but war and the bitter taste that followed them home. Some in my family coped with it well. Others have the kind of PTSD that you hear about in research studies. It’s a story of Vietnam that is beautiful and vicious with people that were heroes and villains more complex than novels can describe. This is the soil from where my roots grew.

So, how did I learn Vietnamese? Through college, good

friends, and family. Through patience and good humor, and more than a few ignorant and arrogant moments on my part.

Why did I learn Vietnamese?

Because my roots grew in soil that was common to the American, Vietnamese, and Vietnamese-American experience.

The second half of why I picked Vietnamese? Back to history we go. I try to represent my experience as honestly as possible. I have experienced most, if not all, of the unearned privileges inherent with being a voting-aged White male. However, I’ve also experienced the distinct, complex, and confusing history of being American-Indian. My mother is Ojibway from Turtle Mountain in a nearly forgotten corner of North Dakota. On our reservation, folks have a rich and complex experience in life and do well with what is available. One legacy which is visible on any reservation or urban Indian center is a generation of men who went to the Vietnam War and returned to a changed country. I won’t debate the validity or veracity of American heroism or atrocities in Vietnam– I’m only here to illuminate its impact on people in my life. Hollywood got started on the Vietnam War before public opinion was set, for better or for worse. There was no talk about the “Greatest Generation” or medals awarded for using our language. There was a continued pandemic of addiction, a dysfunctional Veteran’s Administration and no memory of anything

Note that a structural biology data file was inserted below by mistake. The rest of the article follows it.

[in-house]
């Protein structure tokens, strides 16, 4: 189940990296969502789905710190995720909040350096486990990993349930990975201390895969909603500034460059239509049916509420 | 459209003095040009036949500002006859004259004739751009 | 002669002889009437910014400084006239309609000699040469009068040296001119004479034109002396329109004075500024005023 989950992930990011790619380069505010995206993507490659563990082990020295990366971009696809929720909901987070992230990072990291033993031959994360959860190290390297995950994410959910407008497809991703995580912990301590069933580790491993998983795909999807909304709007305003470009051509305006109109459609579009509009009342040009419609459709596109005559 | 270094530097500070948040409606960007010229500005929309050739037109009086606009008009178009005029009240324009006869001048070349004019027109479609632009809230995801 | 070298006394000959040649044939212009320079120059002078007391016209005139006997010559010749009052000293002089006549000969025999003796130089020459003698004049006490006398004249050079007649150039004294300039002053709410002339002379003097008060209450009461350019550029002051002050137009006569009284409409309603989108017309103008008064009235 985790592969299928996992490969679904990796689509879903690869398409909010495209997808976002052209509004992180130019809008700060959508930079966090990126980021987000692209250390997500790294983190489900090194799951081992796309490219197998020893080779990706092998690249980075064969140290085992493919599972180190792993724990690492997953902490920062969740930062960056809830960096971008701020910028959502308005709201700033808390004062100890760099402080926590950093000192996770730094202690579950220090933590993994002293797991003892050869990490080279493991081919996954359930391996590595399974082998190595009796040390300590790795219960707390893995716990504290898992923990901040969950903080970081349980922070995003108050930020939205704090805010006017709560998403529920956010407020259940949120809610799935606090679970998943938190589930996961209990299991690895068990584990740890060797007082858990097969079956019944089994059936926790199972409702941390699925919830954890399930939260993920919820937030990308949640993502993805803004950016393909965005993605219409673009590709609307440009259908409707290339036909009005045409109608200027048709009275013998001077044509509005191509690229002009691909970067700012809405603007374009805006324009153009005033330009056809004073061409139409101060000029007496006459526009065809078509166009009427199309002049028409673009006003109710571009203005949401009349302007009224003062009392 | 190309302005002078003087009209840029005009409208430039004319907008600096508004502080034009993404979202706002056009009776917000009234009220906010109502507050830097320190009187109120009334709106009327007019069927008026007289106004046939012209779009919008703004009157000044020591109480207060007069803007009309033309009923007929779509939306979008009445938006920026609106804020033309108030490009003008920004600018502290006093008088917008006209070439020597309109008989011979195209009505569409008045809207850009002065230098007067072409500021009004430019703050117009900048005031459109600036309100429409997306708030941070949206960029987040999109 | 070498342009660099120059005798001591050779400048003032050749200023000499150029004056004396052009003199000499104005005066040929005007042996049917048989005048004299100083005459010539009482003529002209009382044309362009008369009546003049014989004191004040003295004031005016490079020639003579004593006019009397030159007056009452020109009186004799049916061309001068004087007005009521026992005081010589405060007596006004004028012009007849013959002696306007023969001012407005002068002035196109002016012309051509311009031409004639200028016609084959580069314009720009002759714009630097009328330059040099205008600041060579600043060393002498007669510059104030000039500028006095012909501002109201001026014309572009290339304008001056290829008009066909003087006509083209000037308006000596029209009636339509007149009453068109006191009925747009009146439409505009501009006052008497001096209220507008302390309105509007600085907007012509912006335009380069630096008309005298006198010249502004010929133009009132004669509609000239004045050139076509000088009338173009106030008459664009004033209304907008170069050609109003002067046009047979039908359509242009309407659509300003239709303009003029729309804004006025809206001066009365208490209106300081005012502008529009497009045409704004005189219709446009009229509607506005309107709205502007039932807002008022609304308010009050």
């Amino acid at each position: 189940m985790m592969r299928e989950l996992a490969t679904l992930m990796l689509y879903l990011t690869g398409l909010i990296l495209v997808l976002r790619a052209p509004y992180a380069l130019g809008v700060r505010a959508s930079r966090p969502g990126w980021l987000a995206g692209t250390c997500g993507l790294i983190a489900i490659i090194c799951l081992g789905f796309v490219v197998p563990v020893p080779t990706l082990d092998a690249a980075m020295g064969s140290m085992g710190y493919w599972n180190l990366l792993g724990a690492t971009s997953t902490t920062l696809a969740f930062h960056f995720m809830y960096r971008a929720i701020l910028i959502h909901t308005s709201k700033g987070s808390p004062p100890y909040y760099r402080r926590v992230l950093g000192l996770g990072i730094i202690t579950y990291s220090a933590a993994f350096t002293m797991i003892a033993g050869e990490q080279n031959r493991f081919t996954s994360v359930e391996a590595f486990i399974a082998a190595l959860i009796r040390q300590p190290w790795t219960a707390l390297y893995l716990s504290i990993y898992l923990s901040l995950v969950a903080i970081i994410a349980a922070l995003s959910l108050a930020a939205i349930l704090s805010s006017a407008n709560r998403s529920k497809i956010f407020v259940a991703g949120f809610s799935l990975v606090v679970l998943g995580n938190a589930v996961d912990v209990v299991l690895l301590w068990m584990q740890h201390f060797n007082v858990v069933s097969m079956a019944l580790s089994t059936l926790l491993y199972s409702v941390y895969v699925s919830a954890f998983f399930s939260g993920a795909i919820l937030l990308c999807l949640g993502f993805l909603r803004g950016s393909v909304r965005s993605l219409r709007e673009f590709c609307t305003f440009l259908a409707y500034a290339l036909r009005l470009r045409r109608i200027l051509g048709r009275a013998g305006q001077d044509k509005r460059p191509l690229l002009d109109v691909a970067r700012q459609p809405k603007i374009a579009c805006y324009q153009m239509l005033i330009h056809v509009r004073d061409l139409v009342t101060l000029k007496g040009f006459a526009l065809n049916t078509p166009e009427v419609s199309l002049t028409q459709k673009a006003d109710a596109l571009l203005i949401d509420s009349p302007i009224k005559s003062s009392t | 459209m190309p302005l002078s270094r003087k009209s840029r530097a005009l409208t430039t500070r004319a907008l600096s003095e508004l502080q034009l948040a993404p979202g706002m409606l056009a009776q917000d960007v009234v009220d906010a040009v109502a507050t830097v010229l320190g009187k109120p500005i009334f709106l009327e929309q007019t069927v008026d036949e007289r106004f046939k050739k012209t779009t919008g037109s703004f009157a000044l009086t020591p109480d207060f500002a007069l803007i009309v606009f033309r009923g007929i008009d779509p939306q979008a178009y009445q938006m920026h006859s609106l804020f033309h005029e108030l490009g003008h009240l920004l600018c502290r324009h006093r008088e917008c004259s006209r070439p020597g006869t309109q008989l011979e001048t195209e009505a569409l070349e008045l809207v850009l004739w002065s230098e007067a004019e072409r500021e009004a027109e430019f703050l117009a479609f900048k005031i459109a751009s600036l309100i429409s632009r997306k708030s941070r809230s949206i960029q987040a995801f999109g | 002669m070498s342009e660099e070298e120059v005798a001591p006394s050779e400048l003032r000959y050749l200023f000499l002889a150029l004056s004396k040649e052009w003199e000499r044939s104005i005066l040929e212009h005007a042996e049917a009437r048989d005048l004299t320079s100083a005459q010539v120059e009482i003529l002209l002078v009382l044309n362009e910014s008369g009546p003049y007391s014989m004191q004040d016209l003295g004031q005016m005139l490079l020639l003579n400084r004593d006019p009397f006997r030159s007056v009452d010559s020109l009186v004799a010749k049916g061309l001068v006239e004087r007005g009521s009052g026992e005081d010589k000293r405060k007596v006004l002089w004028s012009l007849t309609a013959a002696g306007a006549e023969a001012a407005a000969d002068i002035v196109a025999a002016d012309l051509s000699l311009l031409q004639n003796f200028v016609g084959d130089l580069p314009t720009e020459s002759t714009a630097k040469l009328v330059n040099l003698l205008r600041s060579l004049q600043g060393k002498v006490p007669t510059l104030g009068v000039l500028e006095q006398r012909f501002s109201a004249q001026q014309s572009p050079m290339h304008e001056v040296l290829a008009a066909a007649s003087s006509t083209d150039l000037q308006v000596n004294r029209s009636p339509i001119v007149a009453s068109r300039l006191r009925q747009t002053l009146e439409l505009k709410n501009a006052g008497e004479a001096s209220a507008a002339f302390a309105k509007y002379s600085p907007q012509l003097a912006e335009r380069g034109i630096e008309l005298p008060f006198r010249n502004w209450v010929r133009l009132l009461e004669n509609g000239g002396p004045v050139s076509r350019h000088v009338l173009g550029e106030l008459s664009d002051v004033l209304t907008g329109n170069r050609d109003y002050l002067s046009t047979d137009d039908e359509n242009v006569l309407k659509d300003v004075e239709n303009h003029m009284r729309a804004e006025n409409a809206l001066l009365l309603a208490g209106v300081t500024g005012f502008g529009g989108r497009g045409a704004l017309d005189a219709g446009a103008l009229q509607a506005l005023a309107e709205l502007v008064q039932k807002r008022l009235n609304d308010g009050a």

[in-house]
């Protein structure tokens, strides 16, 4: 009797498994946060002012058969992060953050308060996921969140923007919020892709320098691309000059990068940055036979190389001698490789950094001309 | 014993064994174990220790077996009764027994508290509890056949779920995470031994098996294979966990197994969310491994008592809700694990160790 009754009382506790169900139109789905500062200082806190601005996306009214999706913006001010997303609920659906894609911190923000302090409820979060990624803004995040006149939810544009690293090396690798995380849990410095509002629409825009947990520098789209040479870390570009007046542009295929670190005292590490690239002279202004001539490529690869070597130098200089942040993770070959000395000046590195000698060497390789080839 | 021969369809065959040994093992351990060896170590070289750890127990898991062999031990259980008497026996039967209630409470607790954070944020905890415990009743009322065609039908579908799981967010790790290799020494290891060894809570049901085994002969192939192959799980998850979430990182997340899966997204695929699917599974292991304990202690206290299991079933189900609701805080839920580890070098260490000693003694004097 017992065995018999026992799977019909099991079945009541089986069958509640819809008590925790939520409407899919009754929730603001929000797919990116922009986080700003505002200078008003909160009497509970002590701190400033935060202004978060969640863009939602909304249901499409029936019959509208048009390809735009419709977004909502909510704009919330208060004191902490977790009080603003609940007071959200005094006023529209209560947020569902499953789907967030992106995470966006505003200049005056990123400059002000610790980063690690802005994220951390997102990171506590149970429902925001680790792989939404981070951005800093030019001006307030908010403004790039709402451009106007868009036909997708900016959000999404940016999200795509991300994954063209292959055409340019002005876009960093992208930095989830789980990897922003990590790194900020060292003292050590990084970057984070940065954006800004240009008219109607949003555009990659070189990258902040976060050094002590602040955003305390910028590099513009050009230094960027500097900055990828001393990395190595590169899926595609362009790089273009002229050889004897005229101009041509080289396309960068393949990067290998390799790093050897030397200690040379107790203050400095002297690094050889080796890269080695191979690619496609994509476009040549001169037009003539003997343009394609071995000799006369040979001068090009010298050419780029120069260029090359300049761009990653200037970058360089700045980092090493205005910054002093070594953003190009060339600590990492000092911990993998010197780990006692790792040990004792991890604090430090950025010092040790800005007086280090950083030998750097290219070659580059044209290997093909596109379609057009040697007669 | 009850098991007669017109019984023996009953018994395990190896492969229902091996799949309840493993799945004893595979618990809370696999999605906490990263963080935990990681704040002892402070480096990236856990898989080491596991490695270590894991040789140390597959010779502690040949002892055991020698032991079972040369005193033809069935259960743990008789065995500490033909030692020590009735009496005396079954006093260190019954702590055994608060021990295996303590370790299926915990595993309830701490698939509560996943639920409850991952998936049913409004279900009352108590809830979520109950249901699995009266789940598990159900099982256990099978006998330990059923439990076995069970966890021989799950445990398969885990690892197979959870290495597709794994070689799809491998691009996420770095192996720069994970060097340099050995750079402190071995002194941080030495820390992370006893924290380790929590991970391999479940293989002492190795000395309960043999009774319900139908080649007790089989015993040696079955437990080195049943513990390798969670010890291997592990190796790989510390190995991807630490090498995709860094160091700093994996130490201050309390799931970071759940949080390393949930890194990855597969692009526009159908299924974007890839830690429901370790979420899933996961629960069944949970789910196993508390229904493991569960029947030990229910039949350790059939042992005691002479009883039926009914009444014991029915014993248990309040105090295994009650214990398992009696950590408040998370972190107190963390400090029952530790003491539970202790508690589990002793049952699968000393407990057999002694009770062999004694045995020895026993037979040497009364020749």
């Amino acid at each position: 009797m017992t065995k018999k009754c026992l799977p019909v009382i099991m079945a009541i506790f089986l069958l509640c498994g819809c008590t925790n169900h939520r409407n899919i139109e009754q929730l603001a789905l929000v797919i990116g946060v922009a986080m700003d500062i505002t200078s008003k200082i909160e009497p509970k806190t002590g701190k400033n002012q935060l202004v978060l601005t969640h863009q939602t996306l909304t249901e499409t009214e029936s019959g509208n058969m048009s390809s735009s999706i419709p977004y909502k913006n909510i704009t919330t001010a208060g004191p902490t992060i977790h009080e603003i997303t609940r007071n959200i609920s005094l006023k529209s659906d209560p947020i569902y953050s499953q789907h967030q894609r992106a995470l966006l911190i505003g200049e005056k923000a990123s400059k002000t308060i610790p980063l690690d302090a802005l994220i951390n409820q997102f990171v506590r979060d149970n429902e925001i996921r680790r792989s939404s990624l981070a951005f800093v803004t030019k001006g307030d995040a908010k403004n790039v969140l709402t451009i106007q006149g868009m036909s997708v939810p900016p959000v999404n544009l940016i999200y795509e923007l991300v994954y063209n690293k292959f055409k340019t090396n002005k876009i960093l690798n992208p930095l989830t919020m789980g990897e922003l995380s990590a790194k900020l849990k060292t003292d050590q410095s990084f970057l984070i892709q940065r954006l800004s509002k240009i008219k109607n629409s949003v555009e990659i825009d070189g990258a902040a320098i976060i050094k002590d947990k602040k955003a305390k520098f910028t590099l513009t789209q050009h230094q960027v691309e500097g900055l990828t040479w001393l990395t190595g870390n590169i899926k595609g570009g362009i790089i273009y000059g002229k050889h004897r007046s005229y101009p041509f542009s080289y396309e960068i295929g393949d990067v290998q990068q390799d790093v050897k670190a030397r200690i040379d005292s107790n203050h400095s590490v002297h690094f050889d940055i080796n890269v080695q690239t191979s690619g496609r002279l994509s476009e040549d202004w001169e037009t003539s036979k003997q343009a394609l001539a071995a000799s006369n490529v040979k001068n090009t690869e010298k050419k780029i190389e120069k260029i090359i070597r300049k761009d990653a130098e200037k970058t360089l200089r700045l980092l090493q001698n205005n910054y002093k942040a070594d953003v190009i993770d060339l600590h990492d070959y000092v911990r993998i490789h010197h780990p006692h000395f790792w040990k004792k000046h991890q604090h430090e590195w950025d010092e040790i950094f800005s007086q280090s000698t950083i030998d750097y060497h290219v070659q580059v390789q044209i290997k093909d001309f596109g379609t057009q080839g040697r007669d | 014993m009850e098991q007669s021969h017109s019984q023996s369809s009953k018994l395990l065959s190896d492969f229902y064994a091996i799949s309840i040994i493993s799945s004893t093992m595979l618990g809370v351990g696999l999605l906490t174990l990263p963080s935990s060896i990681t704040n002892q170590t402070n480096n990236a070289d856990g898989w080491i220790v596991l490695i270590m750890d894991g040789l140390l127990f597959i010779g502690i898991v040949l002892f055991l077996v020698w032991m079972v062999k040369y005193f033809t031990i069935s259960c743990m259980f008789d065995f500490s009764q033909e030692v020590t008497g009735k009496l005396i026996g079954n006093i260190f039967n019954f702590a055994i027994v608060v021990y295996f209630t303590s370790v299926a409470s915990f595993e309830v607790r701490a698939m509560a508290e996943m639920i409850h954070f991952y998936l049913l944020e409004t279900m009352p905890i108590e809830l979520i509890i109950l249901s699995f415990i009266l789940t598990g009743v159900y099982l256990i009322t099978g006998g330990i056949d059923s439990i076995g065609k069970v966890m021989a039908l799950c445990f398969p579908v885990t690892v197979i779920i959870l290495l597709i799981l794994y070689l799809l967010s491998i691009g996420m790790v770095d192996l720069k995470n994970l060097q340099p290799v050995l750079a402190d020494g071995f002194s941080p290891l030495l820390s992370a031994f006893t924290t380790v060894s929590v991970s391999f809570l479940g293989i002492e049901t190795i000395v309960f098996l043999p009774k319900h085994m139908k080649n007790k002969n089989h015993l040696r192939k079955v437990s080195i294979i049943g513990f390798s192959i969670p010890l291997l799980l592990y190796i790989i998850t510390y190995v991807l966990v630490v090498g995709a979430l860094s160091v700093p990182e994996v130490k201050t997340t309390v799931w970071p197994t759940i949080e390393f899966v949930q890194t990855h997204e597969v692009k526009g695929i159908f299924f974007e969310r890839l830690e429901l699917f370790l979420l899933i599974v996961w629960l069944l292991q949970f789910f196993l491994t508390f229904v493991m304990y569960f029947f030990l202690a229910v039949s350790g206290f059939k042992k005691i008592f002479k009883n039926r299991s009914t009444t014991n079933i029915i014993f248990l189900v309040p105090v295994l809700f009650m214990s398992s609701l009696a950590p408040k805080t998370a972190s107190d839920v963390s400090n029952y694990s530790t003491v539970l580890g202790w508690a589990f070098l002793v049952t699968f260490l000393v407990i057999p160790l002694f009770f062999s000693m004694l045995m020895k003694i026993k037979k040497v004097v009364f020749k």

James, Wilson, and Theodore enjoying a camping trip in the summer of 2014. XIN CHA O m a ga zin e

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James and Theodore cooking for the family


F ollowing M y Dream: A Vietnamese -A meric an Teac her’ s Journey Kristen Lê is a first-year kindergarten teacher at Van Asselt Elementary School in Beacon Hill. She is passionate about teaching, playing music, and being a life-long learner.

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rowing up as a Vietnamese-American interested in the field of education was definitely a rollercoaster ride with great high moments and difficult low moments. My declaration to be a teacher was surprisingly not well received, as peers and community members looked with disapproval whenever I mentioned this dream. I was told that I should go into a profession that would make more money, and that teaching could be a back-up profession. This was surprising because in Vietnam, this field was a very noble profession. Teachers were looked upon as a second set of parents and were honored accordingly. But it seems like if you are a Vietnamese immigrant reaching for the “American Dream,” being a teacher somehow did not have the same respect as being a doctor, engineer, or pharmacist—professions that families push their children toward. Maybe it was because the “American Dream” equates to financial stability, especially for the Vietnamese community that is still struggling to find its financial footing.